Perhaps fashionable technology can develop ways of integrating the body’s tactility and sensitivity into the design. This is where I think the futuristic designs of van Dongen, van Herpen and Hess can help us to shape and change our identities differently.

Moving in-between art, fashion and technology, Pauline van Dongen, Iris van Herpen and Bart Hess experiment with the ways in which we can shape our bodies or perform our identities. Clearly, they move us out of the comfort zone of our wardrobes into a fantasy world, where they take pleasure in confusing boundaries between human and cyborg, or human and animal, but also shift ambiguous borders between skin and textile, organic and technological, material and digital. Their cybercouture shares a futuristic outlook, opening up a horizon beyond conventional fashion. In their shared fascination for stretching the boundaries of the human body, they tempt the viewer or wearer to put his/her identity at play. This play with identity can be understood – following Deleuze and Guattari – as a process of ‘becoming’. More specifically, they push the boundaries of what a body can become. This is where the force of the notion of the body-without-organs comes into play. The designs by Pauline van Dongen, Iris van Herpen and Bart Hess undo – tentatively and temporarily – the central organization of the body. The work of these designers thus shows how identity can become more fluid and flexible (Smelik, 2015). These three Dutch designers ask us to engage  with the fusion of art, fashion and wearable technology, embarking on the transformative process of becoming. The strange shapes, forms, textiles and materials invite a reflection on new forms of both embodiment and human identity. By reshaping the human body beyond its finite contours, cybercouture offers an encounter between fashion and technology, opening up to a future world where garments are merged with human skin, body and identity.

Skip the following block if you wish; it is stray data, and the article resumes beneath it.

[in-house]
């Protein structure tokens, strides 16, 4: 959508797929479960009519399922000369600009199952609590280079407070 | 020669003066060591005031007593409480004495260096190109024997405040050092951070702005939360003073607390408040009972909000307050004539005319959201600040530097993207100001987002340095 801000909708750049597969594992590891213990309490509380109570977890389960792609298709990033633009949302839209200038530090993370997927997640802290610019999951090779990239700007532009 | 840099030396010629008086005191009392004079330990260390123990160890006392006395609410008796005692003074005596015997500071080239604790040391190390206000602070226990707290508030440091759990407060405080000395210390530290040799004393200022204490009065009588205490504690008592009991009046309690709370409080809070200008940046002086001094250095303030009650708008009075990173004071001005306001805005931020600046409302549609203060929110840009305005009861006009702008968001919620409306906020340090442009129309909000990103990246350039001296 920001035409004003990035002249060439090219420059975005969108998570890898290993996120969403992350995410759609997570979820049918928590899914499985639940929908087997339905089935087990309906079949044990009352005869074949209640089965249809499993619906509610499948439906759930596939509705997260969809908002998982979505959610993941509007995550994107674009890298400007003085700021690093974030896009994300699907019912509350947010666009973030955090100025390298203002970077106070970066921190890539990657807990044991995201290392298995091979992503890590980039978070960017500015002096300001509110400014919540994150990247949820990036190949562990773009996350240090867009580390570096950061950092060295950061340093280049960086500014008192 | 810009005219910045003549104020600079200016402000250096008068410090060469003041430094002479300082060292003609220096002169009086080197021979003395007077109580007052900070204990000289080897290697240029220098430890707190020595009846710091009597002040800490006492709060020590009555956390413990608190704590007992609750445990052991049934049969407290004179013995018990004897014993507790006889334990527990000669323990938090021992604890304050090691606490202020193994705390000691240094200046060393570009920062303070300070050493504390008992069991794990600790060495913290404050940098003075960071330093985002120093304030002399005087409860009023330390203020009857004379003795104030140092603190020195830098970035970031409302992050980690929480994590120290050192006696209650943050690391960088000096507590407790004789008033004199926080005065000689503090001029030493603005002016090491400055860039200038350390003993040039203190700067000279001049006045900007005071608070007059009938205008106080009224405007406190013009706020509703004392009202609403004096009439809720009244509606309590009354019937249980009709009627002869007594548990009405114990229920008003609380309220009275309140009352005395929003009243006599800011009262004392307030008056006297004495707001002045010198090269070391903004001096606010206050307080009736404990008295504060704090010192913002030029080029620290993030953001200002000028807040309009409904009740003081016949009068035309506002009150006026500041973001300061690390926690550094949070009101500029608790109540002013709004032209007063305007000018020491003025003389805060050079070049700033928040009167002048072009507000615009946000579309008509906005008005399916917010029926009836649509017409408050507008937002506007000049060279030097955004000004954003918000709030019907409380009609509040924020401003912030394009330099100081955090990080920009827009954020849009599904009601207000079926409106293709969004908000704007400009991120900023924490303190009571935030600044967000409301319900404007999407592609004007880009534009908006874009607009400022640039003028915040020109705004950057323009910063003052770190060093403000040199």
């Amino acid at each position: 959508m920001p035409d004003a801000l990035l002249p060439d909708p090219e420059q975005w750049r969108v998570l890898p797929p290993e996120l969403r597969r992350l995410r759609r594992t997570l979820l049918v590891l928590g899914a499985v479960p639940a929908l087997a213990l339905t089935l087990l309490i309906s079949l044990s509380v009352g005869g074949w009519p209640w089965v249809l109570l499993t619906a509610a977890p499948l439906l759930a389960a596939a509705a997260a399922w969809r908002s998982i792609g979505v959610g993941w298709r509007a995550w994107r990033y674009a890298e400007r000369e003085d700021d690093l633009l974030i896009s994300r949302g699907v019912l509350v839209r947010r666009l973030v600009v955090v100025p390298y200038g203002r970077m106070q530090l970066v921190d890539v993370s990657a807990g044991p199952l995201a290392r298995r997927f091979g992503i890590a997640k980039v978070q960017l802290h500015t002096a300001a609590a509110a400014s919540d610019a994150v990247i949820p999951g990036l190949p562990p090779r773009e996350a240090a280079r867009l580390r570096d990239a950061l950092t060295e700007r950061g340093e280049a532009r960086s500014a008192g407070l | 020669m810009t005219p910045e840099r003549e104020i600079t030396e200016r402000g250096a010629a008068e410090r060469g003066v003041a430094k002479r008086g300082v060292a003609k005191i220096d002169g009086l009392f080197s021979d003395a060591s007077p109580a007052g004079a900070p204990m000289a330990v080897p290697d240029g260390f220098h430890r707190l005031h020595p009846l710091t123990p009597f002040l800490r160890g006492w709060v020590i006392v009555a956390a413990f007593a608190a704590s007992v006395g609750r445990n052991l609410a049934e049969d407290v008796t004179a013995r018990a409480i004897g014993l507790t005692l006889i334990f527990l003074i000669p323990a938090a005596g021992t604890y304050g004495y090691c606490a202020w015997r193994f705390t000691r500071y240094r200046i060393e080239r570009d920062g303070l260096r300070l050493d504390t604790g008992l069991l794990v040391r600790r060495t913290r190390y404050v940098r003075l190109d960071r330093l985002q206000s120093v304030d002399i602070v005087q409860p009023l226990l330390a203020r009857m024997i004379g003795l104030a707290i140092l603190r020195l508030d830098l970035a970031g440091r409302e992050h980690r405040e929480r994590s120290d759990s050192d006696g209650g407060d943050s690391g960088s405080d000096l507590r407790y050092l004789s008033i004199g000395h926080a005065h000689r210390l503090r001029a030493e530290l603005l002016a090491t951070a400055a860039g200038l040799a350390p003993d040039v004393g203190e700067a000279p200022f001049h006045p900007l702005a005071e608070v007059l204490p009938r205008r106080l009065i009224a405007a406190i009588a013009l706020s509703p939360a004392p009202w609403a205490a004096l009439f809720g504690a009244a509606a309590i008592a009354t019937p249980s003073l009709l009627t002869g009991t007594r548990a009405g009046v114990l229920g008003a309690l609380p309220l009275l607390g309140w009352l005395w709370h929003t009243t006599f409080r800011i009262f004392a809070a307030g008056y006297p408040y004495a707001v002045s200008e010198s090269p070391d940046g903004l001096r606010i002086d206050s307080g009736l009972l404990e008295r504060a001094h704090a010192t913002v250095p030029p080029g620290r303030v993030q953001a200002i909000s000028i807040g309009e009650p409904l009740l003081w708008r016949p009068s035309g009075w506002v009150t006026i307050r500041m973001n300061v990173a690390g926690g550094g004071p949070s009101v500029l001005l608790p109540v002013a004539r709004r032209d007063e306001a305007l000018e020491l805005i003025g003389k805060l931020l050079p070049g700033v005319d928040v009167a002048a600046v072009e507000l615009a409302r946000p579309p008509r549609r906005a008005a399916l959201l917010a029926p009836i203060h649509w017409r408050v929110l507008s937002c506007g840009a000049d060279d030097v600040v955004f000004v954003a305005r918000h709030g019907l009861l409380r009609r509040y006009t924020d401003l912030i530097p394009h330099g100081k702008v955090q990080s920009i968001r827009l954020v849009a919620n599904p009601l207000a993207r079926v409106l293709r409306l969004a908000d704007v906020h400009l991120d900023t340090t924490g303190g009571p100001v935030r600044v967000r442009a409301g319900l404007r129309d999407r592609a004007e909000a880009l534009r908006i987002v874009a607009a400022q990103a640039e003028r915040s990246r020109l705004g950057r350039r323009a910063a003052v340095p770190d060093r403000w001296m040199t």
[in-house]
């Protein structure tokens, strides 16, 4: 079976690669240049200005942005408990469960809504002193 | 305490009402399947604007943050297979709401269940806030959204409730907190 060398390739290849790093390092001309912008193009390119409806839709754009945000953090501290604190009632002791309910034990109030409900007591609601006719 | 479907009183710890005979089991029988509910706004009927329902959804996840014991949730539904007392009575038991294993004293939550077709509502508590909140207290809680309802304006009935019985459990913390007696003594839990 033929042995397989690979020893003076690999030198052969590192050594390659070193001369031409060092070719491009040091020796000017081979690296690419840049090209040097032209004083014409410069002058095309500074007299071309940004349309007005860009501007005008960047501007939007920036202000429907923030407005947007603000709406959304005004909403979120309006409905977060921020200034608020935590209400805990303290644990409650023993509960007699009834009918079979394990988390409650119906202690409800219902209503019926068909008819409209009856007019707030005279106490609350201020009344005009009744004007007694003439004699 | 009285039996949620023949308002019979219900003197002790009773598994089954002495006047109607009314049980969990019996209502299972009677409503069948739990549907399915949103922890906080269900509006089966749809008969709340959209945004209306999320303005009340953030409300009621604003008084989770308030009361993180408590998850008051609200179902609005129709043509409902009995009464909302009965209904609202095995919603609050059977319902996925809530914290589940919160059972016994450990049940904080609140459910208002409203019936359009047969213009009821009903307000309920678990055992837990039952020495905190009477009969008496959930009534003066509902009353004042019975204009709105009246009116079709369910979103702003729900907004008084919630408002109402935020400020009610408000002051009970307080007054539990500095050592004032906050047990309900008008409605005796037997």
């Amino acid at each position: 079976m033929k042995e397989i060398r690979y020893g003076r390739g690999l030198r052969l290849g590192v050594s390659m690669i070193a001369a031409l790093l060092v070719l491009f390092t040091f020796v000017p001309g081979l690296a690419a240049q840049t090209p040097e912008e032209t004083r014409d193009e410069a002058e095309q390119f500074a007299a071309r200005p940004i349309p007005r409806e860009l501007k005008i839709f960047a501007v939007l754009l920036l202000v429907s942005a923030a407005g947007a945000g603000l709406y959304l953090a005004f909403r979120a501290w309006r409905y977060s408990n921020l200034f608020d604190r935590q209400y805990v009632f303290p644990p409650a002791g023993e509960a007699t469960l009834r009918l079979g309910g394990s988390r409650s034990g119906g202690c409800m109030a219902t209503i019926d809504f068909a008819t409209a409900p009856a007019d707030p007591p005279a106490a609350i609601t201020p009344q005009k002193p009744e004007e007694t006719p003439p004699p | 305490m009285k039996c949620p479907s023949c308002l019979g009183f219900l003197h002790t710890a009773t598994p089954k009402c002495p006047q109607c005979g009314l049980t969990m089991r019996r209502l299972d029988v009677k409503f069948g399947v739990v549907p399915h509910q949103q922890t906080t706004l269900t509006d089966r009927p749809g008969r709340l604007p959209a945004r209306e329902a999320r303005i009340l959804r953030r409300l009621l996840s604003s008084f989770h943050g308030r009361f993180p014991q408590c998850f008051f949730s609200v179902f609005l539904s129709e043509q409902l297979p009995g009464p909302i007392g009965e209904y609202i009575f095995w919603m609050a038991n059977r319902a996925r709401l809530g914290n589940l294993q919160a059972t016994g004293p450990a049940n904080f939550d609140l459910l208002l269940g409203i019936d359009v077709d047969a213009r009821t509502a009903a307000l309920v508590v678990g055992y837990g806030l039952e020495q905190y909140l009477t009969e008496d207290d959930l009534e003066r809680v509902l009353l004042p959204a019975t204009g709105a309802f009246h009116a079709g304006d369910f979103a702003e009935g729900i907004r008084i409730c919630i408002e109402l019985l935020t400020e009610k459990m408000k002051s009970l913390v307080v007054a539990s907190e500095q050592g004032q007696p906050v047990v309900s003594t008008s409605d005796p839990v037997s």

Bibliography

Barrett, E. and B. Bolt (eds) (2012) Carnal Knowledge: Towards a ‘New Materialism’ through the Arts, London: I.B. Tauris.

Bloemberg, N. (ed) (2011) Het Nieuwe Ambacht: Iris van Herpen en Haar Inspiratie (‘A New Craft: Iris van Herpen’s Inspiration’), Utrecht: Centraal Museum.

Deleuze, G. and Guattari, F. (1987 [1980]) A Thousand Plateaus: Capitalism and Schizophrenia, B. Massumi (trans), Minneapolis: University of Minnesota Press.

McLuhan, M. (2002 [1964]) Understanding Media: The Extensions of Man, London: Routledge.

Rocamora, A. and Smelik, A. (2015) ‘Introduction’ in Thinking Through Fashion: A Guide to Key Theorists, London: I.B. Tauris: 1-27.

Seely, Stephen D. (2013) ‘How Do You Dress a Body Without Organs? Affective Fashion and Nonhuman Becoming’, Women’s Studies Quarterly, 41: 247-265.

Sennett, R. (2008) The Craftsman, London: Penguin Books.

Seymour, S. (2009) Fashionable Technology: The Intersection of Design, Fashion, Science and Technology, Vienna: Springer.

Smelik, A. (2011) ‘The Performance of Authenticity’ in Address: Journal for Fashion Writing and Criticism, 1 (1): 76-82.

Smelik, A. (2012) Ik Cyborg: De Mens-machine in Populaire Cultuur (I Cyborg: The Human-Machine in Popular Culture), Delft: Eburon.

Smelik, A.  (2014) ‘Fashioning the Fold: Multiple Becomings’. In: R. Braidotti & R. Dolphijn (eds), The Deleuzian Century: Art, Activism, Society, Amsterdam: Brill Rodopi: 35-49.

Smelik, A.  (2015) ‘Gilles Deleuze: Bodies-without-Organs in the Folds of Fashion’ in A. Rocamora and A. Smelik (eds), Thinking Through Fashion: A Guide to Key Theorists, London: I.B. Tauris: 165-183.

Temporary Fashion Museum
Guus Beumer
EventArchitectuur
Maureen Mooren
Moniker

This project is part of the programme track Things and Materials and the folder Material innovation.

Fashion has quietly renewed the very idea of renewal by constantly selling the past as a future, thereby framing current reality. This contrasts sharply with the idea that renewal always stems from technological innovation.